As parents, how often do we sit down and think about the kind of people we want our children to be? Most of us have the same basic goals of wanting our kids to be successful in life, happy with what they have, and people who love God… but how much time to we devote to teaching our kids to be kind? So, as those who have been chosen of God, holy and beloved, put on a heart of compassion, kindness, humility, gentleness and patience… -Colossians 3:12 If we want our kids to be kind, it’s up to us to show them what kindness means. Read on →

Whether something occurs in our homes, our schools, our country, or our world, it’s easy to become overwhelmed with frustration or even depression. It’s easy to find ourselves caught up in political debate or arguments, disillusionment or disappointment in leaders, and apprehension or fears of global turmoil. It’s a natural time to question God’s presence in the midst of the unrest. And it’s very human to ask ourselves who’s right, who’s wrong, and which issues really matter. Read on →

You may have heard the statistics–fewer millennials are going to church, and more young people are completely unaffiliated with any church. That includes people who grew up attending church as a child with their family. Does that mean today’s young adults are done with the church and disinterested in God? In our experience, young adults and millennials are very much still interested in God. It is after all, the millennial generation that has embraced the phrase “spiritual but not religious.” These are the people who have dug especially deep into discussions of loneliness, the struggle to better oneself, and that ineffable ache for a sense of meaning and purpose. Read on →

It’s not uncommon that we as parents encourage our kids to volunteer and engage in acts of service to others within our community, but how many of us wait until our kids are teens before we begin encouraging the benefits of volunteering? The start of grade school is actually an excellent age to get our kids to embody a servant’s heart. Children as young as 5 can begin to develop lifelong skills and character to grow up to be active and dedicated members of the church. Read on →

There comes a time in most any Christian’s life when they find themselves faced with disappointment in someone they deeply admired. Perhaps it is a family member, close friend, mentor, teacher, or spiritual leader whom we discover has concealed sin in their life, or been revealed to have lived a sort of double life where they didn’t practice what they preached. This occurrence tends to be a wide door to extreme disappointment, bitterness, resentment and uncertainty. Read on →

It’s a fact of life today that we’re busier than ever before. We go to work, we take work home, we stay glued to our phones and plugged into social media in ways that were unheard of even a decade ago. Most of us rush from one appointment to the next with little time to think about what we’re doing, or what this moment truly means. Far too many of us are too busy with life to actually engage in it. Read on →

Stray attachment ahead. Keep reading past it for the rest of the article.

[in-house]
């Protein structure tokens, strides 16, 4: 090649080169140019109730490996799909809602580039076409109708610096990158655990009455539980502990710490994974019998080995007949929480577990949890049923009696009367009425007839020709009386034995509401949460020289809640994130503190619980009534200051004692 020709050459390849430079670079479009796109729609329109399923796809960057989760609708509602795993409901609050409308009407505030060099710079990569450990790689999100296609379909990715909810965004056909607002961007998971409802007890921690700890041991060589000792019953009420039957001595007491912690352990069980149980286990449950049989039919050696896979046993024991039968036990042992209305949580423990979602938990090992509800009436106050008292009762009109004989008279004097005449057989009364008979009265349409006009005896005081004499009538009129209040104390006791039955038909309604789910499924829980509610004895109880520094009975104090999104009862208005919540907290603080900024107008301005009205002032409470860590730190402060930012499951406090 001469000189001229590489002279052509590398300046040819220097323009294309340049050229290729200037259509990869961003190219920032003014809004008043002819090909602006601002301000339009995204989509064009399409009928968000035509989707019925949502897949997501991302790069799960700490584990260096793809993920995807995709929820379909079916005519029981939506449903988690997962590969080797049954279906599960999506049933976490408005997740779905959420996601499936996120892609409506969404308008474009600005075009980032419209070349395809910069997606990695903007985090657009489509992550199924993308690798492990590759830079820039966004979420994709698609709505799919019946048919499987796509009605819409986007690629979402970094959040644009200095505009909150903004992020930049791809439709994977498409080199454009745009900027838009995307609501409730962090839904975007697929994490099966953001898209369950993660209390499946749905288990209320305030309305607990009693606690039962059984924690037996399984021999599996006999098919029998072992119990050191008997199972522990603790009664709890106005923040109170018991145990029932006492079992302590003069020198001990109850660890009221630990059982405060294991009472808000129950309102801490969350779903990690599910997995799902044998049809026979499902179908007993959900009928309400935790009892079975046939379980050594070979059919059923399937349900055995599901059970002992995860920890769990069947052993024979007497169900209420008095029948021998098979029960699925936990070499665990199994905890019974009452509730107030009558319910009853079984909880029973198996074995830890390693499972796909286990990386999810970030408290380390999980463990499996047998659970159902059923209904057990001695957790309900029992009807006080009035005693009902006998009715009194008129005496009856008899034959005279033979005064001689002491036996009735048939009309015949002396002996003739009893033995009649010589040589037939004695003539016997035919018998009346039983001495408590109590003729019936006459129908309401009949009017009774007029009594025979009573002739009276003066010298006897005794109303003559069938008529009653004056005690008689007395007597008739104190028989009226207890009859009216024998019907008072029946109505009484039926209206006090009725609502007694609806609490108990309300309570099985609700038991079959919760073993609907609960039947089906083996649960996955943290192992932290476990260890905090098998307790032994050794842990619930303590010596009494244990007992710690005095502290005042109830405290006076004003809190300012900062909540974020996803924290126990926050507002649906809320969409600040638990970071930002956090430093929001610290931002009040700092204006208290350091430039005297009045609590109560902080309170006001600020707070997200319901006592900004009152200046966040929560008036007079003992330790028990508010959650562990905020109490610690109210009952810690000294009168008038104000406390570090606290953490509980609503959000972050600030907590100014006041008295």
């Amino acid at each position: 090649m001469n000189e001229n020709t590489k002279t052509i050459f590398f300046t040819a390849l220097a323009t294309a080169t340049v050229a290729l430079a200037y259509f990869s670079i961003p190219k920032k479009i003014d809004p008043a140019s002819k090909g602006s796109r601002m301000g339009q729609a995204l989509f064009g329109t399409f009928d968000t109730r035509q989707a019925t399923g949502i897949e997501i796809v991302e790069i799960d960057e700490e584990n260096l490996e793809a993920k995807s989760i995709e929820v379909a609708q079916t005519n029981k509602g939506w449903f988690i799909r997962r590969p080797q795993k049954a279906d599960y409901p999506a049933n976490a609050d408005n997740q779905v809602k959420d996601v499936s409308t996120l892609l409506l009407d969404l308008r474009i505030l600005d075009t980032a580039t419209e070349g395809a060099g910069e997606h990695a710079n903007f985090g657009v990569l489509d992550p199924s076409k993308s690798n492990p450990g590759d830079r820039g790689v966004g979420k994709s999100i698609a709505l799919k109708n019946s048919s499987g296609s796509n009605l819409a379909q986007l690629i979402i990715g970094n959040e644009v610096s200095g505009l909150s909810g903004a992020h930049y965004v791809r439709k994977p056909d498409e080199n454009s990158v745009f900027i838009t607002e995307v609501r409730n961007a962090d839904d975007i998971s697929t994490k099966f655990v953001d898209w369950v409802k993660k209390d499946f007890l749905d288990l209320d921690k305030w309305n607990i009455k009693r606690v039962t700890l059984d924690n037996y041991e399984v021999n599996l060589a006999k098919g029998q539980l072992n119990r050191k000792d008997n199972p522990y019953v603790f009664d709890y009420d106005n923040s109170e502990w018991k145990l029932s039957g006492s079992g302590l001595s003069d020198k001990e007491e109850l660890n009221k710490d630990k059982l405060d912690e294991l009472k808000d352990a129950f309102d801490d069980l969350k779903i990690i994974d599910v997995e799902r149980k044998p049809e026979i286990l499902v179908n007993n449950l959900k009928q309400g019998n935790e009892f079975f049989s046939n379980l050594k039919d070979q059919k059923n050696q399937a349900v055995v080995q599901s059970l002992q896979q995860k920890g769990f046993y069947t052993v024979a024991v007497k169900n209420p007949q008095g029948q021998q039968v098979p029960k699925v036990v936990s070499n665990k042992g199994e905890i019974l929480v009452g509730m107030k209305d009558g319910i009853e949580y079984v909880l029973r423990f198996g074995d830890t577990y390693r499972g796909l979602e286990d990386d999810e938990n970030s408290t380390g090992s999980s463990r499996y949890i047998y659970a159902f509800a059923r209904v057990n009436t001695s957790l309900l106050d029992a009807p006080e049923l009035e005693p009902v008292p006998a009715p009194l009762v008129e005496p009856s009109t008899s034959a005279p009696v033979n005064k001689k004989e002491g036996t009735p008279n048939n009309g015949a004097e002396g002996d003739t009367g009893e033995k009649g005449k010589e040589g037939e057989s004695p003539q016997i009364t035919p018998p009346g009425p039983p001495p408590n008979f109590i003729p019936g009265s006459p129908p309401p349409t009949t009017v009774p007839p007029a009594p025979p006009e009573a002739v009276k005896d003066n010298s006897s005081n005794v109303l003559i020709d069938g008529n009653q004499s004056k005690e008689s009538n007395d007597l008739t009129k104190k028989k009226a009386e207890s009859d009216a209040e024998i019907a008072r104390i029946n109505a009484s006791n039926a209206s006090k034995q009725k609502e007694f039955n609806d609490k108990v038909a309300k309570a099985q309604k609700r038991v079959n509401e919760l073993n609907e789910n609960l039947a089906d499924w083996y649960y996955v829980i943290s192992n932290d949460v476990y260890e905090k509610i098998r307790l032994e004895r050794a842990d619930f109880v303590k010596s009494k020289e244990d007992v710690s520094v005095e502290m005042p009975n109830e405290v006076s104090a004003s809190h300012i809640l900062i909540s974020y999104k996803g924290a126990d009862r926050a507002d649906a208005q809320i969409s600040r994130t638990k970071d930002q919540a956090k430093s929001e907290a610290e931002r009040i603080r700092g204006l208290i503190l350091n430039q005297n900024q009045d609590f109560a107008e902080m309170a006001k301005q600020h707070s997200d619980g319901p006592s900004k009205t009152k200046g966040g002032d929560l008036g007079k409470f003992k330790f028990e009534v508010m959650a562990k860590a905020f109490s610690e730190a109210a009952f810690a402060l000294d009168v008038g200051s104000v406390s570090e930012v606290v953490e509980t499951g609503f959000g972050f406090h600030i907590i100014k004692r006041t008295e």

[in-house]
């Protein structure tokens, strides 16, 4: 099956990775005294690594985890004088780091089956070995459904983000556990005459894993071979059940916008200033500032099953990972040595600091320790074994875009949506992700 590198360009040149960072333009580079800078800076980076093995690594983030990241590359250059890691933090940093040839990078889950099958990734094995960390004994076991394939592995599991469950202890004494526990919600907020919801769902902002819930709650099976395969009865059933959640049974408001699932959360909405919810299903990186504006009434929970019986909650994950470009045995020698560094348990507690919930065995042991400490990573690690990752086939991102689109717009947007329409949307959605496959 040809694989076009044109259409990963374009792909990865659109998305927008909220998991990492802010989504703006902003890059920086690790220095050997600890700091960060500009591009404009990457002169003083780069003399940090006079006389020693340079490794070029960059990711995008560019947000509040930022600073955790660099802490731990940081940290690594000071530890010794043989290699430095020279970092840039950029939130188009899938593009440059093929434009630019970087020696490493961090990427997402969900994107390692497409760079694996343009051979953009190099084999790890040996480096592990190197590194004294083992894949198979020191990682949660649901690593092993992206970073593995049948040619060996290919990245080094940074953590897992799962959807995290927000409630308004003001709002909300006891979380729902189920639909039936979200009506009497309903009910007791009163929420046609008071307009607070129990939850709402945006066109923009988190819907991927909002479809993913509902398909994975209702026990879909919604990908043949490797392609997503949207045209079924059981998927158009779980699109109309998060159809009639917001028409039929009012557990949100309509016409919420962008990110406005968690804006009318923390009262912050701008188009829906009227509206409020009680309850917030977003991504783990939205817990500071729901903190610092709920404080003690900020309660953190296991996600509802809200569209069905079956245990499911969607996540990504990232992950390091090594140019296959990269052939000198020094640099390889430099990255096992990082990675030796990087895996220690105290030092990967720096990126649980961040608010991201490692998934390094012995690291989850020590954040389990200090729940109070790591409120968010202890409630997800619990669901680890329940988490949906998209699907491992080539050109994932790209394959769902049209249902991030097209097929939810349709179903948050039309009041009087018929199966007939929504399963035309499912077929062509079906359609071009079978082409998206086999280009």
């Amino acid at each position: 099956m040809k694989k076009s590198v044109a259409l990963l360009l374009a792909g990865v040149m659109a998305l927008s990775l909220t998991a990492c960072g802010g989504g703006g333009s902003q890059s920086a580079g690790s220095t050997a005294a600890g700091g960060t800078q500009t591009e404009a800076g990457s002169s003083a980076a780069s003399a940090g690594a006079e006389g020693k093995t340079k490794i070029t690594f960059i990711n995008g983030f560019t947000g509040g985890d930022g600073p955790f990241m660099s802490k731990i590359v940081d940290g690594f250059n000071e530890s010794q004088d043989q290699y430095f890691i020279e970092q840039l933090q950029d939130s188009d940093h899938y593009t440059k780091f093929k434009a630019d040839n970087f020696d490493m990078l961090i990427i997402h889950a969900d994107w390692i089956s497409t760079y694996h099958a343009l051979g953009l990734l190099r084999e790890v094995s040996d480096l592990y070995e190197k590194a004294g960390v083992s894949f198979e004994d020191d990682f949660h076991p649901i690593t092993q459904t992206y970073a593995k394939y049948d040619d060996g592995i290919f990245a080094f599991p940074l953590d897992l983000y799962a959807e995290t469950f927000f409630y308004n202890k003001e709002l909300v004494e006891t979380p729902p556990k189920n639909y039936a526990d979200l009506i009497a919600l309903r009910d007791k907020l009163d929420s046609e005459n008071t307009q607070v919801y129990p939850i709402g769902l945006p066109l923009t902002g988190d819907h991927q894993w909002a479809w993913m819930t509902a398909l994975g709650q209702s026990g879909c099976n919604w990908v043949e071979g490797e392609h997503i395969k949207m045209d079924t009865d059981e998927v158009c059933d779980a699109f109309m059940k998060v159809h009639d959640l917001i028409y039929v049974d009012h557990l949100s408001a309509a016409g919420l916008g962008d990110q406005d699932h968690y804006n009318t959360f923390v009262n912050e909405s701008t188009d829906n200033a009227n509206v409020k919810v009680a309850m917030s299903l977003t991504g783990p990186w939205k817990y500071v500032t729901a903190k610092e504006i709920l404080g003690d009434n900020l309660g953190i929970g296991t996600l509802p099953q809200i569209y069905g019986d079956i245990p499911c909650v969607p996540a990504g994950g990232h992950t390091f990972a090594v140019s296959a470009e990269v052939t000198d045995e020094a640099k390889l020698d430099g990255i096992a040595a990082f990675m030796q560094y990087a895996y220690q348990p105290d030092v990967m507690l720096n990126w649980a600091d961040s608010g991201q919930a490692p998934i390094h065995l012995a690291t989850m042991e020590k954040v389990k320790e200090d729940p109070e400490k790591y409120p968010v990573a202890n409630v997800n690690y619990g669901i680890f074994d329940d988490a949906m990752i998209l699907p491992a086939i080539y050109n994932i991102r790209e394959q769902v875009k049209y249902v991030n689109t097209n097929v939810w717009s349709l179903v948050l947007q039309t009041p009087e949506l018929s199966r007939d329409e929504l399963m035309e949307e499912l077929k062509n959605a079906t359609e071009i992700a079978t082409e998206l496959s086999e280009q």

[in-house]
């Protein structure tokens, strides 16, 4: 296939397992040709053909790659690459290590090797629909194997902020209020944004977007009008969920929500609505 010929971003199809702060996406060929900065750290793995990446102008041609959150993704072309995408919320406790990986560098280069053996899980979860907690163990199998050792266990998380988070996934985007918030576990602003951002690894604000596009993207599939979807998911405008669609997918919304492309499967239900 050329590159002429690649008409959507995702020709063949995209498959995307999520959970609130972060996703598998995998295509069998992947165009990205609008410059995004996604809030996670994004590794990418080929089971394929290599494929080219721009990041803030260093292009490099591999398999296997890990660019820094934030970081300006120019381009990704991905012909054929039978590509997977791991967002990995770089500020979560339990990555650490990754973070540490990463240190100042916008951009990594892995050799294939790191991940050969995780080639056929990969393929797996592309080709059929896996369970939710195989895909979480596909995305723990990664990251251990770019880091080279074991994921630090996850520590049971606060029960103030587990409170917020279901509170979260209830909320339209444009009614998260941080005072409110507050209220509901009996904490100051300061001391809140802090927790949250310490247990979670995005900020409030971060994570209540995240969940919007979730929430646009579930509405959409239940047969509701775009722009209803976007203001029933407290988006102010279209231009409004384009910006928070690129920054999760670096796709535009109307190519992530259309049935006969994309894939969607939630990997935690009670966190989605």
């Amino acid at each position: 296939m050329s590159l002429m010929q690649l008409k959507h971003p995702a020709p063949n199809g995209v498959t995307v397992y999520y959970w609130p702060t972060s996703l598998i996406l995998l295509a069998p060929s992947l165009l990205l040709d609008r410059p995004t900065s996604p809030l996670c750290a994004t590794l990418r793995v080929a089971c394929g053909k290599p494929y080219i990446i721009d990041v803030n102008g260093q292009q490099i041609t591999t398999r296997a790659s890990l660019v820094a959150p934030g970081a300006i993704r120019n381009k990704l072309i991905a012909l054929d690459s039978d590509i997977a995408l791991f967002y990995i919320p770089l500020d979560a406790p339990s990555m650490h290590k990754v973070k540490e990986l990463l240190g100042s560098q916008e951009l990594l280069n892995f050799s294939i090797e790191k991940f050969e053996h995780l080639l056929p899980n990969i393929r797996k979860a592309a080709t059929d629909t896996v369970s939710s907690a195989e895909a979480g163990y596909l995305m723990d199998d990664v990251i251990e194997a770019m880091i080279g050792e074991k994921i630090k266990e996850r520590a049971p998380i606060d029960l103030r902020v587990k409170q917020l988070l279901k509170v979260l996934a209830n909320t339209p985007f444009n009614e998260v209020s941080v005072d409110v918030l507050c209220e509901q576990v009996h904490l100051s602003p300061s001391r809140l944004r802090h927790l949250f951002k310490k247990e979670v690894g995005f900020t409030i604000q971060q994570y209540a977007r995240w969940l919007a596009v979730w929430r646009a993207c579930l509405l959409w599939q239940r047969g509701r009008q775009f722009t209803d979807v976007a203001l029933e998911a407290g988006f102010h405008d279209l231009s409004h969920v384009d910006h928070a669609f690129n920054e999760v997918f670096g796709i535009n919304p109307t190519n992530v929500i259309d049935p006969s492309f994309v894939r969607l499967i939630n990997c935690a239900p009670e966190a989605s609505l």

One of the most interesting things about the Apostle Paul, both in terms of the Jewish tradition he inhabited as well as the larger Greco-Roman (Greek and Roman influence) world within which he spread the gospel, was his emphasis on “thinking.” “Have this mind among yourselves which was also in Messiah Jesus…” (Phil. 2:5) “But those who live according to the Spirit set their minds on the things of the Spirit.” (Rom. Read on →

For so many Christians, the central symbol of the Christian faith is also the most enigmatic. What exactly happened at the “theological level” when Jesus was crucified? God is apparently taking out His wrath for the whole human race on His beloved Son—the great penal substitution—the righteous and just wrath of God, and so on. Right? And yet, somewhat surprisingly, the gospels say very little about this particular, shrunken way of telling the Christian story. Read on →

Israel’s Scriptures were crystal clear–the opening of Genesis, the books of Deuteronomy, Isaiah, and Daniel–there was only one God in and over the whole universe, and He was the good Creator God, Israel’s God, the God of heaven and earth, the God of Abraham, and so on. This long and rich tradition of Jewish “Monotheism” persisted up through the time of Jesus Himself and on through the early Church. It provided the context within which, and in relation to which, the earliest Christians first formulated the doctrine of the “trinity”: one God in three persons. Read on →

“But the fruit of the Spirit is love, joy, peace, patience, kindness, goodness, faithfulness, gentleness, and self-control…” (Gal. 5:21). There are several remarkable things about this passage worth reflecting upon. For one thing, this verse comes within one of Paul’s densest arguments about how you know who truly belongs to the people of God. In other words, this description of the “fruit of the Spirit” does not come within a larger discourse about nice, but essentially optional, emotional feelings which the Christian might have. Read on →